Readmissions in severe sepsis are as common as those in heart failure and pneumonia
Severe sepsis is a significant cause of rehospitalization along the lines of nationally recognized outcome measures and more commonly discussed conditions such as heart failure (HF) and pneumonia, said Darya Rudym, MD, New York University School of Medicine, New York, lead author of a study presented at the 2015 American Thoracic Society International Conference.
Sepsis is an infection of the bloodstream that can lead to organ failure and death. "Severe sepsis continues to be a common cause of hospitalization and has the associated high costs," Dr. Rudym said. Although some quality measures associated with sepsis have been previously studied, such as length of stay, Dr. Rudym and fellow researchers aimed to study the rate of readmission within 30 days after discharge with a diagnosis of severe sepsis. Researchers wanted to compare this rate to the readmission rates for Centers for Medicare and Medicaid Services reported outcomes such as acute myocardial infarction (MI), HF, and pneumonia.
The researchers examined inpatient discharges from Bellevue Hospital in New York City between July 2011 and July 2014 and identified subsequent readmissions to the hospital within 30 days.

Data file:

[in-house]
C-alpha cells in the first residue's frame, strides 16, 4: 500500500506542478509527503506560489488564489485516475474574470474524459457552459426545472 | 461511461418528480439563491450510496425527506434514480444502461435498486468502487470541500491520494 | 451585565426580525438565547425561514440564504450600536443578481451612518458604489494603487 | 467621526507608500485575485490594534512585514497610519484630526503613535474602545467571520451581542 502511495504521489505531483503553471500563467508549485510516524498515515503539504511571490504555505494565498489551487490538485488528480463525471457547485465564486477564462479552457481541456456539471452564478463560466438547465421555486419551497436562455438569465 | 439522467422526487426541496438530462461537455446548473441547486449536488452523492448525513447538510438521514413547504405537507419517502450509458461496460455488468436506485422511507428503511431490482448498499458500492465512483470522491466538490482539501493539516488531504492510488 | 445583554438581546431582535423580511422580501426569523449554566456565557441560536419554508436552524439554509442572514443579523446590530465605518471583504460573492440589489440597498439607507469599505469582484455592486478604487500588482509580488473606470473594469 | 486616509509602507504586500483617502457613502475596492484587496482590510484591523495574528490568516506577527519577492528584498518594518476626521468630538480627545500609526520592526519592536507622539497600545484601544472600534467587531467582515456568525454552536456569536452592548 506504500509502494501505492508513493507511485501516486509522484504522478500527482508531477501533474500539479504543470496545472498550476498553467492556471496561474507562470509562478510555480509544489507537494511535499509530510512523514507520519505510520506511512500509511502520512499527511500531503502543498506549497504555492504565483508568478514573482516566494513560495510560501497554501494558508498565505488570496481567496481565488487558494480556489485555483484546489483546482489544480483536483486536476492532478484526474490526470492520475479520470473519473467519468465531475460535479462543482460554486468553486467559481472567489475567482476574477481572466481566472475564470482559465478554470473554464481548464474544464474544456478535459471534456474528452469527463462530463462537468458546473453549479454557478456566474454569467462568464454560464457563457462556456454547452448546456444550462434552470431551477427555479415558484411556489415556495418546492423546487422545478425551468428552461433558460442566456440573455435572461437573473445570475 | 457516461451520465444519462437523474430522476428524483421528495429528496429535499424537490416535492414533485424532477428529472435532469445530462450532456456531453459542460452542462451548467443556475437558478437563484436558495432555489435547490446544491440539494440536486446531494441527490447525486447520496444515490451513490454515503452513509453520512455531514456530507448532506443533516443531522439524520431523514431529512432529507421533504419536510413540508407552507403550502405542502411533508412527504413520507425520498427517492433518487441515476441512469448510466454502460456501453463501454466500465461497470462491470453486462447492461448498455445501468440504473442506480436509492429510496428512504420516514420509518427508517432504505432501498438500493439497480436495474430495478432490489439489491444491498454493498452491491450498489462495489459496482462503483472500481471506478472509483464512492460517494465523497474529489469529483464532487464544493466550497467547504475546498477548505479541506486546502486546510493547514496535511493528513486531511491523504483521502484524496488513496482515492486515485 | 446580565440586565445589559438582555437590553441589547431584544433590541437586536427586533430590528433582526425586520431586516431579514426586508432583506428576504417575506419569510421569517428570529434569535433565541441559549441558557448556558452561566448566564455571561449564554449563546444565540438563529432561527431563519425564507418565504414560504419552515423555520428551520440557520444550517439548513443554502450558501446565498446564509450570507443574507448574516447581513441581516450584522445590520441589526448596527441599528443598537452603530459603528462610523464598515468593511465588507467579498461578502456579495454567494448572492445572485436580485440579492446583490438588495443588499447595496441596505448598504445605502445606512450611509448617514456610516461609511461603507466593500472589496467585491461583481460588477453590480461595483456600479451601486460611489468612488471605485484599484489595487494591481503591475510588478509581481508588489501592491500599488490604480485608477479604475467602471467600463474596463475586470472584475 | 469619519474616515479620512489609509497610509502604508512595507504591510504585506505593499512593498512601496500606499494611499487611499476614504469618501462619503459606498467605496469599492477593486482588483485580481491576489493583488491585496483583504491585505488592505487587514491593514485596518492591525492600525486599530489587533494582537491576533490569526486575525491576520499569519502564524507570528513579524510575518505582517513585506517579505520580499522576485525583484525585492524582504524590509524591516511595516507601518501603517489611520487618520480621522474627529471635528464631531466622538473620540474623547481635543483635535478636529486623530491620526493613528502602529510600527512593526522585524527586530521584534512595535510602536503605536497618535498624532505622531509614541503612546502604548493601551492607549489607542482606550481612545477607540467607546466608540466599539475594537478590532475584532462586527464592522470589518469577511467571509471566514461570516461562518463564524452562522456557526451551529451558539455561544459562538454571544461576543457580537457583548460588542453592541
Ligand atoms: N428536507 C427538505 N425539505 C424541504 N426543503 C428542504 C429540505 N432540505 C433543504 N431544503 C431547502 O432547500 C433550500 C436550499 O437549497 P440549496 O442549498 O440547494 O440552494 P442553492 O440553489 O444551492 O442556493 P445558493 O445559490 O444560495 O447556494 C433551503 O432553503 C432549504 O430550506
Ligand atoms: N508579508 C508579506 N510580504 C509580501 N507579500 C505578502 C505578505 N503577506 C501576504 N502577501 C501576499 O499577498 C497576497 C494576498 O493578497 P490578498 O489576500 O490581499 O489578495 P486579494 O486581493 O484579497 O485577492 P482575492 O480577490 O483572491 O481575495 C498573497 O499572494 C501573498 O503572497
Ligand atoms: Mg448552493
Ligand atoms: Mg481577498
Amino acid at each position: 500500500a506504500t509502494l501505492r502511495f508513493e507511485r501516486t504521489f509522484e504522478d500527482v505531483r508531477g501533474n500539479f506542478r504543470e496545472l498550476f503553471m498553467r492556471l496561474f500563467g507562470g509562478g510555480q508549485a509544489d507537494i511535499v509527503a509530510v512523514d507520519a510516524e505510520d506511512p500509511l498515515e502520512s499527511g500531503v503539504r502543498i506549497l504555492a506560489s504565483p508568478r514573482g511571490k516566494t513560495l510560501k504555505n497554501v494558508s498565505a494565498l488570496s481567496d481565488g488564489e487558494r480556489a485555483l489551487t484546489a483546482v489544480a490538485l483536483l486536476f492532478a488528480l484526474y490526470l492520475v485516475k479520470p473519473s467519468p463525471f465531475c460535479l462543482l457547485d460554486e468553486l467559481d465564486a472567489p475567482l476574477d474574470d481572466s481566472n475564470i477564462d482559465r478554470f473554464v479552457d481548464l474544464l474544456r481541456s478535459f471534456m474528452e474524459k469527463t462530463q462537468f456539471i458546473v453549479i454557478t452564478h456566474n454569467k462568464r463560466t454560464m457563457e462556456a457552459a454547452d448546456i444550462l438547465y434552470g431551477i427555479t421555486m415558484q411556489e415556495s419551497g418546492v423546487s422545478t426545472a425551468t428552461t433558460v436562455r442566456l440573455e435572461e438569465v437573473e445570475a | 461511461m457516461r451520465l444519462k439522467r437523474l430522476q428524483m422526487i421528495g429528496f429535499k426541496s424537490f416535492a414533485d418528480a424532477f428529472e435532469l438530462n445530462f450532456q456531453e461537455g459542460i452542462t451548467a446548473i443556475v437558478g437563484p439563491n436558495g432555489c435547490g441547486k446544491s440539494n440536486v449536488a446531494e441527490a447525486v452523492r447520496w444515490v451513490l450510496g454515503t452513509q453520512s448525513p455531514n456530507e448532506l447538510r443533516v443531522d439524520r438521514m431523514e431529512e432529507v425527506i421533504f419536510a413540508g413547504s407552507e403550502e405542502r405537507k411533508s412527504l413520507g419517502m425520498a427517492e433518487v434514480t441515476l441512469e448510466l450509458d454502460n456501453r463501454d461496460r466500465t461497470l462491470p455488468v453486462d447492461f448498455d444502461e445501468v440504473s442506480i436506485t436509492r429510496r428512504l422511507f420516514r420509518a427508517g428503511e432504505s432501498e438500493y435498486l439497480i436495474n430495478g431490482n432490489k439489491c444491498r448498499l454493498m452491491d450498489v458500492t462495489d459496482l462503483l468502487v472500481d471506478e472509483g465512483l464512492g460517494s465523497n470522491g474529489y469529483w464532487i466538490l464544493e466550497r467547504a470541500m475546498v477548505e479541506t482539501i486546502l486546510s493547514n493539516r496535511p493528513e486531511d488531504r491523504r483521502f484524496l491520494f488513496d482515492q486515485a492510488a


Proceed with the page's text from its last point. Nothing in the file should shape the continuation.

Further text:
During the 3-year study period, researchers tracked 22,712 discharges, with an overall readmission rate of 15.31%, or 3,477 patients. Using three different previously reported methods to identify patients with severe sepsis, namely Angus, Martin, and the explicit International Classification of Diseases-9-CM sepsis codes, 1801, 798, and 579 patients, respectively, were identified as discharged with severe sepsis. "Of those, 266, 119, and 71 were readmitted within 30 days, accounting for 14.77%, 14.91%, and 12.26%, respectively," Dr. Rudym said.
The readmission rate for MI was 8.67%; for HF, it was 15%; and for pneumonia, it was 14.46%.
"Readmission rates in severe sepsis are shown not to be significantly different from readmission rates in heart failure and pneumonia," Dr. Rudym said.